Corps' senior 'Master Guns' steps down

14 May 2003 | Staff Sgt. Kay Green

"The President's Own" United States Marine Band held a retirement ceremony for Master Gunnery Sergeant Charles V. Corrado May 14 in the John Philip Sousa Band Hall at Marine Barracks Washington. 

Corrado's 45-year career of service is unparalleled in the United States Marine Corps.

At the ceremony, he was awarded the Legion of Merit. The citation included recognition of his "superb leadership, uncommon loyalty, and sustained outstanding performance of duties." MBW presented Corrado with a United States Flag flown over the U.S. Capitol, the U.S. Marine Corps War Memorial, and MBW. In letters presented at the ceremony, Presidents George H.W. Bush, Bill Clinton, and George W. Bush all expressed warm wishes and gratitude for Corrado's years of service.

"If I were asked to identify Charlie's greatest professional accomplishment, I would point to all of the people on this stage, because the Marine Band and its members would not be what or where they are today without Charlie's incalculable contributions to the Marine Band, both personal and professional," Marine Band Director Colonel Timothy W. Foley said of Corrado's long and storied career.

"I never dreamed when I joined the band in 1962 that it would become such a part of who I am. I will always be a Marine Bandsman, " said Corrado. 

Corrado, whose official retirement date is July 10, began his musical instruction at 11. He enlisted in the Marine Corps in Boston on July 11, 1958 when he was 18. Scheduled for assignment as a Motor Vehicle Maintenance Technician upon graduation from recruit training at Parris Island, S.C., Corrado was given the opportunity during boot camp to audition for the Parris Island Marine Band on accordion. Following the successful completion of recruit training, he was assigned to the Parris Island band as their accordionist. While with the Parris Island band, he earned a promotion to private first class on April 1, 1959.

During an 18-month tour on Okinawa, Japan, Corrado was promoted to lance corporal and performed for the Commander in Chief for the very first time when President Eisenhower made a historic visit. This performance would mark the first of countless performances in support of ten different Commanders in Chief over the next 45 years.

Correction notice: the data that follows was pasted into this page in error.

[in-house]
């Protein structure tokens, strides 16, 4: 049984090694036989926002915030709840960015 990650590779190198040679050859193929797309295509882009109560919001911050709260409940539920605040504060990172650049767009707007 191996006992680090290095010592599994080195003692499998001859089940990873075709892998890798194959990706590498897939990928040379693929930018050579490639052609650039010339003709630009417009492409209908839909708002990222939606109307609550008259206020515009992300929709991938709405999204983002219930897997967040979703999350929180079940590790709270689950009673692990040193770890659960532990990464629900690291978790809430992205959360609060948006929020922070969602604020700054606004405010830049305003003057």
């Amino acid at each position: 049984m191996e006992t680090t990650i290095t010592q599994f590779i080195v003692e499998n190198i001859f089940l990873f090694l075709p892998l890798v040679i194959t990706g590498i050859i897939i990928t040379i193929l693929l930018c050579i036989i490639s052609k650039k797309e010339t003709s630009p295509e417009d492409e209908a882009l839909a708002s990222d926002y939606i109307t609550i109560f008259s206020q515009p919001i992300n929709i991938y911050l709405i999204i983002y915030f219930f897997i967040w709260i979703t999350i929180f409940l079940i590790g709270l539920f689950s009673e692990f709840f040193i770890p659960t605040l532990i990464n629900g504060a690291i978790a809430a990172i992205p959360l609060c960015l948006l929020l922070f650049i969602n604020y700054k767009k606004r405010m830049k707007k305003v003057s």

After Okinawa, Corrado was ordered to report to Camp Lejeune, N.C., for duty as a bandsman with the Second Marine Division Band. In March 1962, he successfully auditioned for "The President's Own" U.S. Marine Band as an accordionist. He was ordered to Marine Barracks, Washington, appointed directly to the rank of sergeant, and assigned the military occupational specialty 9811-member, U.S. Marine Band-in April 1962.

Once in Washington, Corrado became a very popular fixture at White House social events and earned a promotion to the rank of staff sergeant on June 1, 1963. His first performance at the White House was as an accordionist at a state dinner for which then First Lady Jacqueline Kennedy requested a polka group in the private residence. It is another performance for the Kennedys that Corrado remembers most fondly. "My favorite memory from the White House," Corrado said, "would have to be playing solo accordion for President Kennedy's birthday in May of 1963." 

Six months later, Mrs. Kennedy again requested that Corrado play accordion, this time for John F. Kennedy, Jr.'s third birthday party, which took place 10 days after President Kennedy's funeral. Photos of the occasion were featured in Time and People magazines.

Corrado was promoted to the rank of gunnery sergeant on July 1, 1966, and was promoted to master sergeant on Dec. 1, 1969. Corrado was promoted to his present rank on July 1, 1975. His date of rank makes him the senior master gunnery sergeant in the Marine Corps. In 1980, Corrado was appointed combo section leader and section commander, serving as the staff non-commissioned officer in charge of any musical commitment involving jazz and popular music groups at the White House, and providing consultation to the White House Social Office on many occasions regarding special musical requirements occurring during events at the executive mansion.

In January 1995, the White House Social Office sent Corrado to Hollywood, Calif., to advise movie director Rob Reiner during the production of the movie "The American President." As the technical advisor, he was tasked with ensuring a realistic and accurate portrayal of White House state dinner scenes.

Another story from 1995 exemplifies the kind of flexibility and quick thinking that has endeared Corrado to every president for whom he has performed. While providing impromptu accompaniment for bluegrass legend Bill Monroe at a state dinner, Corrado found himself sharing the piano bench with President Clinton, who sat down to request "God Bless America" for the next song.

Corrado has been a recurring presence at the executive mansion for 10 presidents, and the current Commander in Chief is no exception. Prior to performing for First Lady Laura Bush's surprise 50th birthday party in the private residence, President Bush recognized Corrado from the first Bush administration and chatted with him about his extensive career in the Marine Corps.

Corrado's uncommon loyalty and dedication to his duties have earned the respect of all with whom he has come into contact. Though he became the most recognized musician at the White House and personified the term "The President's Own," when asked to sum up his incredible career, Corrado said simply, "It has been an honor to work with these fantastic musicians.  I have no regrets."